For by grace you have been saved through faith, and that not of yourselves; it is the gift of God, 9 not of works, lest anyone should boast. (NKJV)
τῇ γὰρ χάριτί ἐστε σεσῳσμένοι διὰ πίστεως· καὶ τοῦτο οὐκ ἐξ ὑμῶν, Θεοῦ τὸ δῶρον· οὐκ ἐξ ἔργων, ἵνα μή τις καυχήσηται.
gratia enim estis salvati per fidem et hoc non ex vobis Dei enim donum est non ex operibus ut ne quis glorietur
For we hold that one is justified by faith apart from works of the law. (ESV)
λογιζόμεθα οὖν πίστει δικαιοῦσθαι ἄνθρωπον χωρὶς ἔργων νόμου.
arbitramur enim iustificari hominem per fidem sine operibus legis
And to the one who does not work but believes in him who justifies the ungodly, his faith is counted as righteousness, (ESV)
τῷ δὲ μὴ ἐργαζομένῳ, πιστεύοντι δὲ ἐπὶ τὸν δικαιοῦντα τὸν ἀσεβῆ λογίζεται ἡ πίστις αὐτοῦ εἰς δικαιοσύνην,
ei vero qui non operatur credenti autem in eum qui iustificat impium reputatur fides eius ad iustitiam
Notice how emphatic these verses are. Not only does Paul say that it is by faith, but he emphasizes, “not of yourselves,” “not by works,” “apart from works,” and “to the one who does not work.” It sure is difficult to say that we need faith and works, when Paul keeps repeating that it is faith not works. The two are clearly separate and of the two, only faith is required for salvation.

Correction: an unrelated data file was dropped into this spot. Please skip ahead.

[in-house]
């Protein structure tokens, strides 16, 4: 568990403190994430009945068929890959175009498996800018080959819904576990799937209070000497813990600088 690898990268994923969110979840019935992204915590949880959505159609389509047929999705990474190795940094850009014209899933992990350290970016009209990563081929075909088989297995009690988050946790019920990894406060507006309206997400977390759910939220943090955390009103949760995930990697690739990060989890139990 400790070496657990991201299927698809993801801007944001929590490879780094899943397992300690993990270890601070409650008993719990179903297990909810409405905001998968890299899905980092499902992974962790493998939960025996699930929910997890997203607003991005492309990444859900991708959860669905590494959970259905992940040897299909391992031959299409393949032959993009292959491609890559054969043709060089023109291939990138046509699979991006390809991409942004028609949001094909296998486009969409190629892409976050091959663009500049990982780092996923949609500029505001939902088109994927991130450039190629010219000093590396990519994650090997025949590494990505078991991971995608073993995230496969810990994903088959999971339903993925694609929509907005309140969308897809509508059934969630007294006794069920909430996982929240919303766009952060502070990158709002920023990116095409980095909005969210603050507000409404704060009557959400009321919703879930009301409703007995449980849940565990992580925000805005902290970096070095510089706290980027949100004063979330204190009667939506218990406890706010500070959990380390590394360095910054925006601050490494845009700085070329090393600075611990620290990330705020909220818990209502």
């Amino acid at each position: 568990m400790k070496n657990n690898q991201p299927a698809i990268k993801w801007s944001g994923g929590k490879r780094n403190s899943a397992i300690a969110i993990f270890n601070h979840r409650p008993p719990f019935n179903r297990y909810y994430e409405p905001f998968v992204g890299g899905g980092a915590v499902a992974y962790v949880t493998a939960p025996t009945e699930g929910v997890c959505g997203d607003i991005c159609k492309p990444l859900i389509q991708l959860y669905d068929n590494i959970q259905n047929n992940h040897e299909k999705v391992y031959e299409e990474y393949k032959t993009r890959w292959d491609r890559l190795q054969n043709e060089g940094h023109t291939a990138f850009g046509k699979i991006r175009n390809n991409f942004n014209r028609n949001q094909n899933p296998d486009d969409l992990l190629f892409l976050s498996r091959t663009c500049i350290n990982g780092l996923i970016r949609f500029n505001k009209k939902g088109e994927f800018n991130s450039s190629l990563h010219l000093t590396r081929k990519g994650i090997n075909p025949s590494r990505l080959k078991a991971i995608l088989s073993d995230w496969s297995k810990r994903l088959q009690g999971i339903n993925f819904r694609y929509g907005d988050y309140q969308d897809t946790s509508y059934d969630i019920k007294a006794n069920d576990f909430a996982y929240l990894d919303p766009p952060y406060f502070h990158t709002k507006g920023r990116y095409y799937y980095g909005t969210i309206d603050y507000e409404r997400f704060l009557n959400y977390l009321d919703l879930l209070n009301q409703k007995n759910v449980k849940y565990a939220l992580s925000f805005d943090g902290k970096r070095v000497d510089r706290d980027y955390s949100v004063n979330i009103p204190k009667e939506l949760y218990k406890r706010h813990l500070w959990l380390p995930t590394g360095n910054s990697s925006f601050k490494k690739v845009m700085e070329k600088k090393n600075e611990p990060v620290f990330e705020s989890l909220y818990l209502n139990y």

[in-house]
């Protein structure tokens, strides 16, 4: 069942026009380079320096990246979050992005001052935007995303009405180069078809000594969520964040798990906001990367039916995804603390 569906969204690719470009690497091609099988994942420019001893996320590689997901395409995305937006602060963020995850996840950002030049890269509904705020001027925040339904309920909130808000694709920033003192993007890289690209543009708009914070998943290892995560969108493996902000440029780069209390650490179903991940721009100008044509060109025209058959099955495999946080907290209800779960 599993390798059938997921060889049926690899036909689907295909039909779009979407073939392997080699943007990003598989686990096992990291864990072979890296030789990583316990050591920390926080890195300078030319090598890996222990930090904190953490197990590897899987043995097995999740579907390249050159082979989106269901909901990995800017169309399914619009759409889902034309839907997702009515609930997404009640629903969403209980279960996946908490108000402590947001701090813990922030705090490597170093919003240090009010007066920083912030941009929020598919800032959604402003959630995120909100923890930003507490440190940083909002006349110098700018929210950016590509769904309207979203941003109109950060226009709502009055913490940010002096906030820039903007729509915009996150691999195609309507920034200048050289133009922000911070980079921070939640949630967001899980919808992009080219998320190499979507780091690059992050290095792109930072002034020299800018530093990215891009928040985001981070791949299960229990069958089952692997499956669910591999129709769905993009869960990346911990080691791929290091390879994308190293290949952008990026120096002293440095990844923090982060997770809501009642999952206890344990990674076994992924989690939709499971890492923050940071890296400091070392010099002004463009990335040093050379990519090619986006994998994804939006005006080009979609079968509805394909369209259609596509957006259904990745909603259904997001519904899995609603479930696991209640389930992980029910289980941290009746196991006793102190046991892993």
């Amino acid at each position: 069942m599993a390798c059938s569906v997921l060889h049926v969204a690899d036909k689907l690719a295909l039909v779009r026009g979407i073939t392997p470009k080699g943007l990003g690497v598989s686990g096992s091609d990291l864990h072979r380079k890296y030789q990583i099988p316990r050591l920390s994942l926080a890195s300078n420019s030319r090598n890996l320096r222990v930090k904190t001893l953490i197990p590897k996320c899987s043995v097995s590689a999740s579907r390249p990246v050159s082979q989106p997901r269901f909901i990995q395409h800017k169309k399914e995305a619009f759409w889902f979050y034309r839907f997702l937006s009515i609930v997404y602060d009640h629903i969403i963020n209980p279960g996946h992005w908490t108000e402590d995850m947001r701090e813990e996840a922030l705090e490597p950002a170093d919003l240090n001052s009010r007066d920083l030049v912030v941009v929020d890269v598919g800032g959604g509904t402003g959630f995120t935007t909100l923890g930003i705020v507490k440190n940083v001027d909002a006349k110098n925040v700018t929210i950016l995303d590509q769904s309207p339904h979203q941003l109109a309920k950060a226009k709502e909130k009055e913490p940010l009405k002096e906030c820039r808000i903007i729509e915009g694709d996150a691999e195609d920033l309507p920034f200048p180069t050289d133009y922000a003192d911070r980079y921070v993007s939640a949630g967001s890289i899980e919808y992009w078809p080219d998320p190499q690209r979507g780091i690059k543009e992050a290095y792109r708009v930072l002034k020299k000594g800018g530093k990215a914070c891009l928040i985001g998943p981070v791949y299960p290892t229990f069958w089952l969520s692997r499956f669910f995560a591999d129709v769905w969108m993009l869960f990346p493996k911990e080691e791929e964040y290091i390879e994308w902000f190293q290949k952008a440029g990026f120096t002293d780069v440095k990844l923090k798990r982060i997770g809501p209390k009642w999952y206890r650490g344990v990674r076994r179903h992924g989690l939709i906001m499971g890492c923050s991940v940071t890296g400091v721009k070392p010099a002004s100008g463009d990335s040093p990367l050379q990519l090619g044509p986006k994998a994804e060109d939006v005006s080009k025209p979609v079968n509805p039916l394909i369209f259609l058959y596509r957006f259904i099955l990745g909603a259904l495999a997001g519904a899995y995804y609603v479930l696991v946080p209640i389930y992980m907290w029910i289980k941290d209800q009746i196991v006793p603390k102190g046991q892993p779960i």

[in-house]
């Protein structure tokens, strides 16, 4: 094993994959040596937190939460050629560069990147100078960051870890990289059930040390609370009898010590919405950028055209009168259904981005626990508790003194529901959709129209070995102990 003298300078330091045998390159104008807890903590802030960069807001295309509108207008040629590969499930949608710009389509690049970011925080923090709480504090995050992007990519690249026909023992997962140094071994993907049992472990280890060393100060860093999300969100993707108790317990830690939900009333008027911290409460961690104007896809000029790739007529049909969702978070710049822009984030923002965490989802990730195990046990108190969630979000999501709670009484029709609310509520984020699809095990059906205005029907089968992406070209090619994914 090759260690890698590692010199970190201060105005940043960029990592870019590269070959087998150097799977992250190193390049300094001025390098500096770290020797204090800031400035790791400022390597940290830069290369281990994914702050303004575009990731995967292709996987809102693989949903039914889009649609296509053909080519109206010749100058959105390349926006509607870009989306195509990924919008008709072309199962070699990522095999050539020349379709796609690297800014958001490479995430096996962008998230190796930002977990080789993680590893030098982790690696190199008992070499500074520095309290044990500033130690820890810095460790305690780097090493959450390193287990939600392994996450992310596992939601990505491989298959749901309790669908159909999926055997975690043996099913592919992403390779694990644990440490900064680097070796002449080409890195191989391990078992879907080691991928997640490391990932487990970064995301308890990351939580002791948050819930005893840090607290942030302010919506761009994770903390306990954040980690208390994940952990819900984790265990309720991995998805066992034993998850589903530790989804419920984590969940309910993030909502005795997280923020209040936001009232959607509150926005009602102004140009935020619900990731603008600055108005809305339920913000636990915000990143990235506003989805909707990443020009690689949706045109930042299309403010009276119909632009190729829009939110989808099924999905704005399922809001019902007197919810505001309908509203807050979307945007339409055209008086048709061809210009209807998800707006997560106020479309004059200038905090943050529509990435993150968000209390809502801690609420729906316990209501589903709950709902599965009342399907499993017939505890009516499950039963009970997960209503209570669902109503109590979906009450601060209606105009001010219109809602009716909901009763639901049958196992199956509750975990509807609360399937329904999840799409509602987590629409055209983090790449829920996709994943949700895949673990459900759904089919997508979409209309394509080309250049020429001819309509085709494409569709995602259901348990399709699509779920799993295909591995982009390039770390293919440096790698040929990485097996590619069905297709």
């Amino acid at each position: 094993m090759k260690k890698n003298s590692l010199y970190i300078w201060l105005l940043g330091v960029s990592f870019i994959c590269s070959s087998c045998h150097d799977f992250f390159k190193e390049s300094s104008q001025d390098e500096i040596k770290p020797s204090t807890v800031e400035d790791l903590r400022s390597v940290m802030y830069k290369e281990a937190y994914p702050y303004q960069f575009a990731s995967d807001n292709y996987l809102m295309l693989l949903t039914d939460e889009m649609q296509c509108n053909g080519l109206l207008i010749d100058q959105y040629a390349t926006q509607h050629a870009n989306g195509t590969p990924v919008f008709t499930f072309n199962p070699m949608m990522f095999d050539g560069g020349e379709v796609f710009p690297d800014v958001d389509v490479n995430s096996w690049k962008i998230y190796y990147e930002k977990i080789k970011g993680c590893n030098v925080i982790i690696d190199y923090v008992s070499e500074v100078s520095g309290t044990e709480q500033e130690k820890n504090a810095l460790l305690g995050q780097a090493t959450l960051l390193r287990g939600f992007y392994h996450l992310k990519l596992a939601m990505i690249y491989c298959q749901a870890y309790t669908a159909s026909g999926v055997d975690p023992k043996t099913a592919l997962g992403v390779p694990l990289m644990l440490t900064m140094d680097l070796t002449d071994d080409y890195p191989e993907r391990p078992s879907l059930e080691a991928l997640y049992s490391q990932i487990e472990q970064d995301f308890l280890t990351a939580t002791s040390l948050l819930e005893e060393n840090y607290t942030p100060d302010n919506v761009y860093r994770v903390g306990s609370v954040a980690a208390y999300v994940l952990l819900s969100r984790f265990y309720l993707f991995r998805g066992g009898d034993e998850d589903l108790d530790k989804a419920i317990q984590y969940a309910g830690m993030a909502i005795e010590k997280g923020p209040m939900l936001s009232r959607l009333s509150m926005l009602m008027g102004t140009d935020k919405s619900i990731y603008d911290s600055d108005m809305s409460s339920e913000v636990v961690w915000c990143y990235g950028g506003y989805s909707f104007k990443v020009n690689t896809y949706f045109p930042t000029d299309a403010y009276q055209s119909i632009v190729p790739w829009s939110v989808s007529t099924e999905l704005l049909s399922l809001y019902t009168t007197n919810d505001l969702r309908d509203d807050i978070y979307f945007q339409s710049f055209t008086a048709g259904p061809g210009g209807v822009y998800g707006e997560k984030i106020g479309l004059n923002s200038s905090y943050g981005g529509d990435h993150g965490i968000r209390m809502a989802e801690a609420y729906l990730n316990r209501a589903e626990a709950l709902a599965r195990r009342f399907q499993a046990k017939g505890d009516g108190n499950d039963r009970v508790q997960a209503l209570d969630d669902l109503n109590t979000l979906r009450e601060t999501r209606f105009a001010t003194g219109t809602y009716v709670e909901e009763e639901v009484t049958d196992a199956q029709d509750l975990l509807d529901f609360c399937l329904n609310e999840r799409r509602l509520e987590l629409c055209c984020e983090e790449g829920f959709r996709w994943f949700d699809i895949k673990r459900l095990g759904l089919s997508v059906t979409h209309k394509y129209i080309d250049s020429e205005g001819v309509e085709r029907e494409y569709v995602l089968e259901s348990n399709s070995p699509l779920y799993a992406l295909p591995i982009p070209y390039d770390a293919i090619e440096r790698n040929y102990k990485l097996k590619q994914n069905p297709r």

Some have protested the faith alone message on the grounds that “even the demons believe” (Latin et daemones credunt). First, the “demons believe” quote comes from a hypothetical objector in James 2:18-19, whom James calls “a foolish person” (Jas 2:20). Second, the content of the demons’ faith is monotheism (Jas 2:19a), not faith in Christ for eternal life. Third, demons are not humans and are thereby ineligible for eternal life even if they did believe in Christ. Fourth and most importantly, this verse clearly distinguishes between faith and works because demons do not have good works – only faith.
Some object to the faith alone message, saying “faith without works is dead” (Latin fides sine operibus mortua est). This is another James quote (James 2:17, 26). Remember that James is writing to believers. He calls them “brothers” repeatedly throughout the letter. They have already believed in Christ and received eternal life, which, as the name implies, is eternal. They can’t lose it, so they can’t get it back. They have already been saved, so what good is faith alone in Christ alone to them? It’s useless, isn’t it? If they didn’t have eternal life, then faith alone in Christ alone would be of infinite benefit to them, but since they already have eternal life, they can and should work.